Business leaders say Formula 1 should be doing more to embrace the internet and new media platforms rather than trying to focus on protecting its more traditional media channels, which now includes television. That was one of the messages from senior industry figures on the opening day of the Motor Sport Business Forum in Monaco on Wednesday, as discussions began about where the sport should be heading in its post-manufacturer era.
With a wave of new faces set to enter grand prix racing in 2010, following the withdrawal of BMW, Toyota and perhaps Renault, it is clear that the fresh blood believes F1 should be doing more to prepare itself better for the changing modern media. There was an almost universal belief that F1 was not moving with the times in engaging with the fans – and should be following the example of the music industry, which changed its business structures to embrace the internet and revitalize itself.
Gerard Lopez, the Luxembourg-based businessman who is looking at buying the Renault team, has long championed new media ideas – he was an initial investor in Skype internet telephone service – and he thinks F1 has to wake up to what is going on.
"The teams can bring the sport closer to the audience," he said. "The sport and its environment is going to be forced to change.
"Most of the broadcast contracts are based on a way of looking at things from 15, 20, 25 years ago. The fact is that, in three or fours years' time, most people in a lot of countries will be watching it not on TV as we know it today, but over the internet. And that completely redefines how you negotiate contracts and how you distribute content.
"You can't control the internet audience in the same way as you can control the television audience. It's a similar process to what the music industry has gone through in terms of digitizing itself. You have to figure out new ways of making money out of it, because at the end of the day that's what keeps the sport alive."
Lotus team principal Tony Fernandes, who worked in the music industry before setting up Air Asia, is equally eager for fresh ideas to move the sport forward. "I look at the future of where F1 could go if managed correctly," he said. "It is a massive sport that is as yet untapped. We haven't touched the whole world yet, through online.
"I left the music business because it didn't want to embrace the internet. I was at Time Warner and I said to the people there, 'If you do not embrace the internet, then the music industry will be destroyed.' They were more concerned about IBITA – that's earnings before everything you don't like! I left, I quit that day and flew back from New York to London, saw Stelios [of Easyjet] on TV talking about a low cost carrier...
"Everyone thinks I am nuts to go into F1, but there is a massive opportunity there – working with the online properties, and reaching audiences that have never been reached before. There is an opportunity to make it a truly global sport like football. It can be done, and I think that is why we are interested in it."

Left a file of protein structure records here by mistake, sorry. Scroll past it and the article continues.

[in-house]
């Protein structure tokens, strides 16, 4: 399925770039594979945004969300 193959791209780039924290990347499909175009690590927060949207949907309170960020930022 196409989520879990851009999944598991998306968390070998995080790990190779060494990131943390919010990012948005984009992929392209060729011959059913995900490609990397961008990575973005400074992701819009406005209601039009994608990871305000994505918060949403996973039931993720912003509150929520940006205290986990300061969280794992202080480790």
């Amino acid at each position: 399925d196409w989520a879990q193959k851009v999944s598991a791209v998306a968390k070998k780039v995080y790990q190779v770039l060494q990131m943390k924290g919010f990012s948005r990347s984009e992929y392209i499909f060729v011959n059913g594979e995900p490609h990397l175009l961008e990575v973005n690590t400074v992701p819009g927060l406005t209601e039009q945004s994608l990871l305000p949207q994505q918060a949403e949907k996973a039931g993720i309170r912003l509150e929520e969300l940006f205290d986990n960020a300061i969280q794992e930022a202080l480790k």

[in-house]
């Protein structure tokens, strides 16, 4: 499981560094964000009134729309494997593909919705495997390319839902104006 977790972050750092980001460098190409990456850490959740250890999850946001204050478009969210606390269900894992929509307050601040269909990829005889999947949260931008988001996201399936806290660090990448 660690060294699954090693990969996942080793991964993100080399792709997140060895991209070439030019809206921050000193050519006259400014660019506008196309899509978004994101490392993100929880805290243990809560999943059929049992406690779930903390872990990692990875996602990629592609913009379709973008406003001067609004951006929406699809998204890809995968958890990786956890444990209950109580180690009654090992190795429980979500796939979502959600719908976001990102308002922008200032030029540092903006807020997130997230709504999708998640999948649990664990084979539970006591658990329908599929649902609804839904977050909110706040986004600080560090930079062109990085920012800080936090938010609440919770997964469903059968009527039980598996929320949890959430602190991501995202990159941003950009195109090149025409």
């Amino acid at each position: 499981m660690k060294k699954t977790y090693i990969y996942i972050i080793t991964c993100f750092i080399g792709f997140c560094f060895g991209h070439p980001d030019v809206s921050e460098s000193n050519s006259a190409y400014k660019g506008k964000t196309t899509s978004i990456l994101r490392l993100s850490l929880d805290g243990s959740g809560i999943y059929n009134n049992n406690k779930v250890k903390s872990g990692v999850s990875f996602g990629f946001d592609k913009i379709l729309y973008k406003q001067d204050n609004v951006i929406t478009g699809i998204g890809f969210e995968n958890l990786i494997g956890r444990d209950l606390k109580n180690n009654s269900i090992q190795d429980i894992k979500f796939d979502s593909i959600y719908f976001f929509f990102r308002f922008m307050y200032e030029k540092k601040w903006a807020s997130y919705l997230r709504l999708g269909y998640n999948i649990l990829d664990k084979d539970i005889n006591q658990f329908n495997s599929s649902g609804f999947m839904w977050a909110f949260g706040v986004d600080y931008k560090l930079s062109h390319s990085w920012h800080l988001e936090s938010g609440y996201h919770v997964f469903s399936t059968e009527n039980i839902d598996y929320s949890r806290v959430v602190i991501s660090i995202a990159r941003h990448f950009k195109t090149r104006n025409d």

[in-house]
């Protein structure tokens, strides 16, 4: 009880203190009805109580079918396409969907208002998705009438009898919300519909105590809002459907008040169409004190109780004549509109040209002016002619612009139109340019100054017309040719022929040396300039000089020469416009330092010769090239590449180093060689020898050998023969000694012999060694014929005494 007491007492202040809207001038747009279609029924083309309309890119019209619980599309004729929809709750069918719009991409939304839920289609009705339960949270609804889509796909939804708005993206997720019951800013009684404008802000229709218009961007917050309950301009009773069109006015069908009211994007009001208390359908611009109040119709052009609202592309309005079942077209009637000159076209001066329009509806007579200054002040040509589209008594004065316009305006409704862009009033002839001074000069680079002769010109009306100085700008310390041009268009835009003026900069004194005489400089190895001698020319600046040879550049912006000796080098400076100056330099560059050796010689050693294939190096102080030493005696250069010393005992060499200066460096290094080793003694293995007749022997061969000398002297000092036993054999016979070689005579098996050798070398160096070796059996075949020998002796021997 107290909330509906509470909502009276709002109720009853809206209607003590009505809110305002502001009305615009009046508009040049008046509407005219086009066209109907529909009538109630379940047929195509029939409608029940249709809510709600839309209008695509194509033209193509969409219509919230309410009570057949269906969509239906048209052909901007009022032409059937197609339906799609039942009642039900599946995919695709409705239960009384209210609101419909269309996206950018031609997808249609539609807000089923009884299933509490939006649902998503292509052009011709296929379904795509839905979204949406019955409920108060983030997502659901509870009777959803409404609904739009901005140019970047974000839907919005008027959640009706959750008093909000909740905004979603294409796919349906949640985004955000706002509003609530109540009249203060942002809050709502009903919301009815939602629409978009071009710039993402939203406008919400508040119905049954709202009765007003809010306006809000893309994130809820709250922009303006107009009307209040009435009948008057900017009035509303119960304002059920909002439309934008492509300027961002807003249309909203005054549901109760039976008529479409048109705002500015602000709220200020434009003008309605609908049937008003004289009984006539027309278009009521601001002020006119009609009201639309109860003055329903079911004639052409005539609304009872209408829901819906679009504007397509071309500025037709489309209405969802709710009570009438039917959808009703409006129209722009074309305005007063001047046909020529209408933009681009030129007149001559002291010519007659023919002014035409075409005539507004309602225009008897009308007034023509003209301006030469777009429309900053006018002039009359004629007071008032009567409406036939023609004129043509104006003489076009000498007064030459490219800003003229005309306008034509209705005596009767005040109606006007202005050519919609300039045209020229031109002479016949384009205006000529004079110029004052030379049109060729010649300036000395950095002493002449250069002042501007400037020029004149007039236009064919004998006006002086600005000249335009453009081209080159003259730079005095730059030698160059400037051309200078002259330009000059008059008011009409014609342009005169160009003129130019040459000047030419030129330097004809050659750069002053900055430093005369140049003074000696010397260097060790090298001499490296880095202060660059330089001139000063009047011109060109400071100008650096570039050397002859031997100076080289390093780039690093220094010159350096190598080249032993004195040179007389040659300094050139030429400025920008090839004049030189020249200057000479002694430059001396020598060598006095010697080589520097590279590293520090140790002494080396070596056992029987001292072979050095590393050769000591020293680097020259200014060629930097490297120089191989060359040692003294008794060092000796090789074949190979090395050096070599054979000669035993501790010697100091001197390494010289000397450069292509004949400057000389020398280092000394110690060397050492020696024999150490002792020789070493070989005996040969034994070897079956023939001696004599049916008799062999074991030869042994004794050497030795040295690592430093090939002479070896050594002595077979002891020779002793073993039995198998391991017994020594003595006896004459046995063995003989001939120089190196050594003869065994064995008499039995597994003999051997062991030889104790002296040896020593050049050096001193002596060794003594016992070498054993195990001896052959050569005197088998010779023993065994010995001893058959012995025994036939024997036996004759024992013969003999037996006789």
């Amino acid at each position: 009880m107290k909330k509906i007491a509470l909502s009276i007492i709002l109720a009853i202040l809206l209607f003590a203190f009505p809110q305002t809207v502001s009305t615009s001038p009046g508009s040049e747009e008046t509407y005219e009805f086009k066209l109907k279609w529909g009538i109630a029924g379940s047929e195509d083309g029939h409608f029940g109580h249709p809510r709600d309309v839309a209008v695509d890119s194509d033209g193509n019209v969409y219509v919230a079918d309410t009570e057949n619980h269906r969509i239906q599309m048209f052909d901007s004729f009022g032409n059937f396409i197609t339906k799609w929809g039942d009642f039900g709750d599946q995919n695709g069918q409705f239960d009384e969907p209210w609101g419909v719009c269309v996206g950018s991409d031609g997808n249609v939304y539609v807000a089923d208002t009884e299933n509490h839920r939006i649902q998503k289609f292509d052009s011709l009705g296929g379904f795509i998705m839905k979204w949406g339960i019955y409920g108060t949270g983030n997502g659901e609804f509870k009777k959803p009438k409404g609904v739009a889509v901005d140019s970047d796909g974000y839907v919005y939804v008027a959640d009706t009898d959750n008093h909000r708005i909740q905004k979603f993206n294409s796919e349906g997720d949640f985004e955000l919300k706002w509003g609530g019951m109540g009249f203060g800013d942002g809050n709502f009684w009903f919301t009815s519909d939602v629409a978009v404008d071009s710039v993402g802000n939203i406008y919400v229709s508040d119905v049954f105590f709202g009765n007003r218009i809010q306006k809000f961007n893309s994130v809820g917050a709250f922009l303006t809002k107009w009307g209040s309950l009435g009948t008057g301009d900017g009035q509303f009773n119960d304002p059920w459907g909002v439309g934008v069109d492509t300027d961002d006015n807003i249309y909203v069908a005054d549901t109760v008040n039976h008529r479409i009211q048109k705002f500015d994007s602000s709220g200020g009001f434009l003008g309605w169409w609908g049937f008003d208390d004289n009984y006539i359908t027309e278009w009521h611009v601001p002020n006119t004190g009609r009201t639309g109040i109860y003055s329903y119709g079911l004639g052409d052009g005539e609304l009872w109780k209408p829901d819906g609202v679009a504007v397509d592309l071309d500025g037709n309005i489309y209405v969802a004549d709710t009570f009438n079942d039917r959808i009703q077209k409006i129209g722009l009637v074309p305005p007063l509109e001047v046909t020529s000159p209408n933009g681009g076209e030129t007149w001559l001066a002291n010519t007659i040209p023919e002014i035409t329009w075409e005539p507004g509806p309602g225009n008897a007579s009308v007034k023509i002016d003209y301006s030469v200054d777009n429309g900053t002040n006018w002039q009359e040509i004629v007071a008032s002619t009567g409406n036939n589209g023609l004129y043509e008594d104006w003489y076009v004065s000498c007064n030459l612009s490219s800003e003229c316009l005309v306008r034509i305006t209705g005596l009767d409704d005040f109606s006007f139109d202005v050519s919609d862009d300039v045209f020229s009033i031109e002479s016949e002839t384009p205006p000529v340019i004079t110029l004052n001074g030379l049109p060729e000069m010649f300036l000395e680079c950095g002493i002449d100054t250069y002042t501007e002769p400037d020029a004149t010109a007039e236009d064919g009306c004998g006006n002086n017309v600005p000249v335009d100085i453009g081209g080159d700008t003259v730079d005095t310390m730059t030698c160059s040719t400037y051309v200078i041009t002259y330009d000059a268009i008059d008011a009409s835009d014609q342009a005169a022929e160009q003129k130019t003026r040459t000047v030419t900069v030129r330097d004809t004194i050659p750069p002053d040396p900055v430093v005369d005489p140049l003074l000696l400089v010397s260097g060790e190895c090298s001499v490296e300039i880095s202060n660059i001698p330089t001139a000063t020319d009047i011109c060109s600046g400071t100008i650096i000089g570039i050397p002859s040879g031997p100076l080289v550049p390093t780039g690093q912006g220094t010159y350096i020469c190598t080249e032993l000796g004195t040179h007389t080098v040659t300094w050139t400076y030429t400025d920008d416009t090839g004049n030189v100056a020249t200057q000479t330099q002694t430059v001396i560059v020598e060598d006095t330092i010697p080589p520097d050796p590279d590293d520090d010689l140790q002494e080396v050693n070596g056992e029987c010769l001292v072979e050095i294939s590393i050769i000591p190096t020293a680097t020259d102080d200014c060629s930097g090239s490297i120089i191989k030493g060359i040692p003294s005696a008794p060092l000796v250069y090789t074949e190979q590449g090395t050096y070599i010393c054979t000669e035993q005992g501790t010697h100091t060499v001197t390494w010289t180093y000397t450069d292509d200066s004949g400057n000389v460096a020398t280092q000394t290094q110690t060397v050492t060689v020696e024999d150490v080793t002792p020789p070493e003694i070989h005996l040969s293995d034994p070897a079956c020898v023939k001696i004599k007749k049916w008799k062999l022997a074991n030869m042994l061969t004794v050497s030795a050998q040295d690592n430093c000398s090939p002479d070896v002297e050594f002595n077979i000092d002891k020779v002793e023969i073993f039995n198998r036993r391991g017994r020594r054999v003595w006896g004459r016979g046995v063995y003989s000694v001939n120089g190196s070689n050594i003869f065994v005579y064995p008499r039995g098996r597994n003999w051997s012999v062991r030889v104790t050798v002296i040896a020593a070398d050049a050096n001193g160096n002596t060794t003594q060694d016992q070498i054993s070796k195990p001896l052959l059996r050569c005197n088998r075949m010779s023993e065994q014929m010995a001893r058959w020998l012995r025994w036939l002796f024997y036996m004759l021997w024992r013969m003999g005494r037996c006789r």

Neville Wheeler, director of the Cisco Media Solutions Group, thinks that it is important F1 does not just move forward, but does not run the risk of losing out to other sports. He believes that attempts by Formula One Management to protect F1 race rights, and prevent distribution through numerous channels beyond just television, could actually prove to be counter-beneficial for the long-term health of the sport.
"The pace of change in social media, and the internet in general, is so fast that unless you're prepared to break away from the shackles of the old way of doing things, you're rapidly left behind," he explained. "You will very quickly find that the people who are passionate fans will seek out and access the content in one way or another.
"The smart organizations are trying to find a way of monetizing those rights, rather than trying to create a walled garden to protect them as long as possible. We have to get to a point where the audience immersion, social media and associated technologies are a key component of the way motorsports – and sport in general – is delivered to the global audience."
Lopez actually thinks that the pace of change is now so fast that it will take a new influx of businessmen and media analysts to capitalize on it.
"To most people, the so-called MTV generation is the modern generation," he said. "To us it's not – it's old-fashioned. People don't buy music any more. Kids don't watch television as much as they used to. People consume media in a different way. Even some video game platforms are being forced out of the market by online gaming. Rights holders have to reach their audiences differently.
"It doesn't make sense to try to charge people for something that they will figure out how to get for free. F1 will be available on the internet and you need to be prepared for that. The challenge is not in deciding what you give away for free but in deciding what sort of value you're going to provide on top of that – elements that people are actually willing to pay for."
Peter Harris, the CEO of the Iris Sponsorship agency, believes that F1's desire to hold onto its assets is hurting the ability of sponsors to get more fans engaged.
"There are whole new demographic groups out there, digital junkies, and they want to engage with us – using content, building new platforms with their customers and target audiences, but that is something that is quite hard to do with F1," he said.
"There is fantastic content and fantastic stories, but there is not a lot coming out that is accessible for a lot of the brands that are involved. It makes it harder for them to engage with the audiences. But there is a huge appetite – especially with the younger audiences."